Neurological Equine Herpes Virus Type-1 Alert
Livestock Update, March 2007
Scott Pleasant, Extension Equine Specialist – Veterinary Medicine, VA Tech
Celeste Crisman, Extension Equine Specialist - Youth, VA Tech
Several states, including Virginia, have recently experienced cases of the neurological form of equine herpes virus type-1 (EHV-1). These outbreaks have resulted in the death of several horses and the quarantine of a number of racetracks, veterinary clinics, show grounds, and farms. Concern has been voiced that the neurological form of EHV-1 is increasing in prevalence and/or morbidity and mortality, and that outbreaks will become more common. The purpose of this update is to provide awareness to Virginia horse owners and to encourage employment of management practices to protect against this and other contagious diseases.
Equine herpes virus type-1 is virus that can cause several different problems in horses including abortions in mares, birth of weak foals, respiratory disease in young horses, and paralytic neurological disease. EHV-1 is common throughout the world and almost all horses over two years of age have been exposed to the virus. The virus has the ability to develop into unapparent, latent infections with the capacity for reactivation/shedding during times of stress. This ability to reside as a silent and persistent infection provides a reservoir of the virus for continual transmission. EHV-1 presents no known health threat to humans.
The incubation period for EHV-1 is 1-10 days. Typical clinical signs include fever and mild respiratory disease. Affected horses shed the virus in nasal secretions. This shedding usually occurs for 7-10 days after the onset of clinical signs (but can persist much longer in some cases). The disease is highly contagious. The most common method for transmission of the virus between horses is the aerosol route (airborne). Indirect transmission is also common and can occur via contaminated hands, clothing, equipment, etc. Aborted fetuses and associated placental membranes may be significant sources of infection as well. It has been estimated that the virus may survive up to one week in a moist environment protected from sunlight.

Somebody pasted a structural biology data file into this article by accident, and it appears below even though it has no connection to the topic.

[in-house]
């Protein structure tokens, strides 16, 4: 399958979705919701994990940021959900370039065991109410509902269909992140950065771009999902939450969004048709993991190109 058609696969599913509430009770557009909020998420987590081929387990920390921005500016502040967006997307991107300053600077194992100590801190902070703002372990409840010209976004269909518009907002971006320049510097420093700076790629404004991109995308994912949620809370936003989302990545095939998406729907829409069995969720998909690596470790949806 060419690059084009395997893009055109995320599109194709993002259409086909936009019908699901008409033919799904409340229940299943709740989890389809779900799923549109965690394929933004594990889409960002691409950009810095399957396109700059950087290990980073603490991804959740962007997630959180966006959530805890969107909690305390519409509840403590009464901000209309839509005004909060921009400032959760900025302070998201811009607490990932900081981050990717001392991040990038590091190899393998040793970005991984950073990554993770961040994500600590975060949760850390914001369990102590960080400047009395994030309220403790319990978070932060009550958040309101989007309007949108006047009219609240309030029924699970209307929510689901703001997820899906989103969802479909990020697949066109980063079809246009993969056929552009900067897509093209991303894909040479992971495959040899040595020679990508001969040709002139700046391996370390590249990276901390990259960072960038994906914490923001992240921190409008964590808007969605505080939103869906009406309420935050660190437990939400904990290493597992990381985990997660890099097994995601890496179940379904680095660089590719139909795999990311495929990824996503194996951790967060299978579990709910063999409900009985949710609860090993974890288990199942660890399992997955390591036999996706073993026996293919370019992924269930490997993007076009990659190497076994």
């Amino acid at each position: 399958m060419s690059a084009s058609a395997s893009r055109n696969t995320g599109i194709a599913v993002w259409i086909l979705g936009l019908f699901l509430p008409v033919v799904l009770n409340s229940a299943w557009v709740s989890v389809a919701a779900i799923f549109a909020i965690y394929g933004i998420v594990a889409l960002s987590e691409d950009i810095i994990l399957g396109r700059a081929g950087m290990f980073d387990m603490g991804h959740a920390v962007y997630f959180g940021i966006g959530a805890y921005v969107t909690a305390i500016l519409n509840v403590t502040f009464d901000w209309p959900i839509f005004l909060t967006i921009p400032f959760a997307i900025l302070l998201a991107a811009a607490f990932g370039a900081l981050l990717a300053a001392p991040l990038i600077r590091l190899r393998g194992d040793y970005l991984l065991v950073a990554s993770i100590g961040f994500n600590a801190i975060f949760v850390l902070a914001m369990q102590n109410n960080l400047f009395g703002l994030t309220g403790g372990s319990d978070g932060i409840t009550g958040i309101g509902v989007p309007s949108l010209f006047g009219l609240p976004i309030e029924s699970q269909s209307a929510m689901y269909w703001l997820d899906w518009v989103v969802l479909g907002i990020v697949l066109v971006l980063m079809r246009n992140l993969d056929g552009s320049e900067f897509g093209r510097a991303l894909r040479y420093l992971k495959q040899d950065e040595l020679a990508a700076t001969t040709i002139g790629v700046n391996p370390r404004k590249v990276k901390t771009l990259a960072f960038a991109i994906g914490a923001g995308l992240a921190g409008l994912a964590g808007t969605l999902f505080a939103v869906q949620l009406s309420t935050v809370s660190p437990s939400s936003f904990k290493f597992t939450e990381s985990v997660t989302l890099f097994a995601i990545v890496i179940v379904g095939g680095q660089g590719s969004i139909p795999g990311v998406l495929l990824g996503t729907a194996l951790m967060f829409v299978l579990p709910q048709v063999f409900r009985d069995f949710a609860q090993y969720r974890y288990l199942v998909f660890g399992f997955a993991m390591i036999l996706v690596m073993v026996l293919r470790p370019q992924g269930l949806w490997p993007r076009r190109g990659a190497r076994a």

Horses with the neurological form of EHV-1 become weak and uncoordinated. Difficulty urinating and defecating may also occur. Horses that become recumbent have a very poor prognosis for survival. Treatment for EHV-1 is supportive and tailored to the specific case.
Recently, a mutation of the EHV-1 virus has been linked with the outbreaks of the neurological form of the disease. The mutation appears to give the virus an enhanced ability to multiply (more virus circulates in the horse’s body) and infect cells of the nervous system. At this time, it is not known whether the identified mutation arises newly with each outbreak, or whether horses are now carrying the mutant virus in the latent state. Currently, there is no vaccine that has a label claim for protection against the neurological strain of the virus. Your veterinarian should be consulted for guidance on the use of EHV-1 vaccines.
To help prevent and control EHV-1 and other contagious disease outbreaks on your farm, the following management practices are recommended:
Additional information about neurological equine herpesvirus-1, biosecurity practices, and updates on the current situation in Virginia can be found at:
USDA Biosecurity — The Key to Keeping Your Horses Healthy